The Tugu Bali is located at Canggu Beach – on the South West coast of Bali and about 45 minutes from Ngurah Rai airport. It is a little hippy community, containing a cluster of health food cafes, artisan coffee shops and shops selling surfing paraphernalia. There is a lovely, chummy, relaxed feel to the place, where laughter abounds and there is a feeling of appreciation for a calmer pace of life. The bay is a mecca for surfers, and we saw them from dawn until dusk, all lined up on the crest of a wave like resting soldiers waiting for the next battle. It makes the area the ideal place to come for those that want a bit of both – activity and pure relaxation.
Entering Tugu Hotel is like immersing yourself in a slice of mythical, forgotten Bali that you didn’t ever think could be captured again. It throws up so many feelings – awe, adoration, and a nostalgia for a place you didn’t even realise you missed. Somehow you feel you’ve found your spiritual home, while at the same time having the sensation of being transported somewhere completely mystical. A wander round the grounds at dusk will elicits gasps of delight, or spend an early morning sitting at the table on the lily-pond. One of our chief pleasures was waking early, and taking Balinese coffee in the stillness of morning, surrounded by the sound of chattering birds, the distant crash of waves and the throaty gurgle of frogs. Days can be spent on the beach, in the surf, or chilling by the hotel pool – a serene oasis surrounded by lush foliage.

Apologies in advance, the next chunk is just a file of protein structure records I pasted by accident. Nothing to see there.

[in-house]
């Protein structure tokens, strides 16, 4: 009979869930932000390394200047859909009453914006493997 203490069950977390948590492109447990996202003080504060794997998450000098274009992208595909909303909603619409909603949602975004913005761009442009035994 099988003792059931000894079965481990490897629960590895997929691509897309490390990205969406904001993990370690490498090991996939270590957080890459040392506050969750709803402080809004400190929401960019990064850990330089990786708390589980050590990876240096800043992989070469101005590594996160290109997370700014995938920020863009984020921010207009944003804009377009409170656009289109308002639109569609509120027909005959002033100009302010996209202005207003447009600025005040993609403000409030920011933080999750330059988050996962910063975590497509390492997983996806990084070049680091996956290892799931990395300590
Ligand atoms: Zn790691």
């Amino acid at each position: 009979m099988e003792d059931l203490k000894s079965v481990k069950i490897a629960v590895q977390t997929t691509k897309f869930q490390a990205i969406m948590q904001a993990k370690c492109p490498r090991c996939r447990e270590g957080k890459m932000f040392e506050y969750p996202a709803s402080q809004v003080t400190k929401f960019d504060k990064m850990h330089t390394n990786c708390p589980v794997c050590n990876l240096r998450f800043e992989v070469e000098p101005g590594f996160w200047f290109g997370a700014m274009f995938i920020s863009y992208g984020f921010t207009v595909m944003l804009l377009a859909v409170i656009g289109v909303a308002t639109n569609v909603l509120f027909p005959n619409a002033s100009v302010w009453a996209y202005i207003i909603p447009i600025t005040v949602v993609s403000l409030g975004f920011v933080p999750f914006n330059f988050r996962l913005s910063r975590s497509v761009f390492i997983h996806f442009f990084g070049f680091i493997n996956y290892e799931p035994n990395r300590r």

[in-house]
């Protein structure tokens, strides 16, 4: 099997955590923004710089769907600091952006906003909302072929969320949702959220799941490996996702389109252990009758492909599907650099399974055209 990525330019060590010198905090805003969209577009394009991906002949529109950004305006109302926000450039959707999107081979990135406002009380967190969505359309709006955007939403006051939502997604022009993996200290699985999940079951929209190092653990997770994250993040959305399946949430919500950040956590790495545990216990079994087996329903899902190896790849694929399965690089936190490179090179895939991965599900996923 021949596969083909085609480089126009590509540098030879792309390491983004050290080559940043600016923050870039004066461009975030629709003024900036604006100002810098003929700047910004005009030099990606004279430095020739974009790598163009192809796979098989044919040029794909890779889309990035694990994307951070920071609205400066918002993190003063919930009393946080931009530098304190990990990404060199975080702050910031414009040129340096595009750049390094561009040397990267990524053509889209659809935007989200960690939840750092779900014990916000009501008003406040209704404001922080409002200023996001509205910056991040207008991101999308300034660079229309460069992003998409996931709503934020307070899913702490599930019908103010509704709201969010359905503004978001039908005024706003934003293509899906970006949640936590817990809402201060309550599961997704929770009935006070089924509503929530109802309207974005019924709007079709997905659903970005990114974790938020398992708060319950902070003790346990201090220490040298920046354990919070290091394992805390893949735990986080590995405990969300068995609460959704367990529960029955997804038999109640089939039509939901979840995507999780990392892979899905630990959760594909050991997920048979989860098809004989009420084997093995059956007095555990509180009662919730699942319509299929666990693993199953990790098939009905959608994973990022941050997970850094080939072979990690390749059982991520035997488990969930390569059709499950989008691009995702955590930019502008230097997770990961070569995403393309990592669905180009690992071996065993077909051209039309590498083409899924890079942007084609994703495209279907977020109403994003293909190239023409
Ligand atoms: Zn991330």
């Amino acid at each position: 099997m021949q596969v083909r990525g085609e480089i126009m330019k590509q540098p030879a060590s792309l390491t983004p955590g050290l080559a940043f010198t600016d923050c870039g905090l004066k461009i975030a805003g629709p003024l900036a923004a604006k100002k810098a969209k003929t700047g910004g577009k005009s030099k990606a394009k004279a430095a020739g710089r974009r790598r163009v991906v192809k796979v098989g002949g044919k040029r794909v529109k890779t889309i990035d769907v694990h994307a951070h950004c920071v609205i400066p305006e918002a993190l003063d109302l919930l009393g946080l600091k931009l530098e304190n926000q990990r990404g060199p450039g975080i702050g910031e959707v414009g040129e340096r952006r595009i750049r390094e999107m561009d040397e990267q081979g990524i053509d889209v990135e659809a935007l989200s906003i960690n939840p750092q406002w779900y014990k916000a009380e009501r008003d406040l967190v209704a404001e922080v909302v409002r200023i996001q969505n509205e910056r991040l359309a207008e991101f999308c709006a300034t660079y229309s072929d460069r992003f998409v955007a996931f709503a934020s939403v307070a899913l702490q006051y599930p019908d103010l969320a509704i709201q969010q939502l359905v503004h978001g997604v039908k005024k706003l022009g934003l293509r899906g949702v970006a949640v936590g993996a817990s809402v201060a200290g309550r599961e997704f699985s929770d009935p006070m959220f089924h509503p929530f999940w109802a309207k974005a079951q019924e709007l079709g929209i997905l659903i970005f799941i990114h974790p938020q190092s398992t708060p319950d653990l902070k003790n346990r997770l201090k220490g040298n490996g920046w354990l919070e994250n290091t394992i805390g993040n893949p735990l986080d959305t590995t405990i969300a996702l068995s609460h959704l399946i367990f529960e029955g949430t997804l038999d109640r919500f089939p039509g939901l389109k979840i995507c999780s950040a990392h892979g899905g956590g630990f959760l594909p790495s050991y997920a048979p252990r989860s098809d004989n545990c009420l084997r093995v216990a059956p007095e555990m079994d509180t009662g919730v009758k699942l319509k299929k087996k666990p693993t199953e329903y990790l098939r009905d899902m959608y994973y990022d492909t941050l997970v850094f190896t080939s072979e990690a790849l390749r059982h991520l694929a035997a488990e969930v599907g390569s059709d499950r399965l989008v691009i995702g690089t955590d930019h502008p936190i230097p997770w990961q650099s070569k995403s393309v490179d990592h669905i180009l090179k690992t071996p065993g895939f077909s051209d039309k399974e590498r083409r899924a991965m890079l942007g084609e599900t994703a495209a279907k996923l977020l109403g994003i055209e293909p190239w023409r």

Overall, there is a feeling that this place is completely authentic – there is no hint of kitsch, or that some cliche is being created. As we sat on the final evening, resting on our veranda looking across a flame-orange sky, we were filled with a serenity and sadness – melancholy that we had to leave, but also deeply happy to have found this, a new special place. And I imagine many before, and many more after us, will feel the same.
Tugu also have hotels in Lombok, Malang and Blitar. Visit theirwebsite here, or follow them@tuguhotels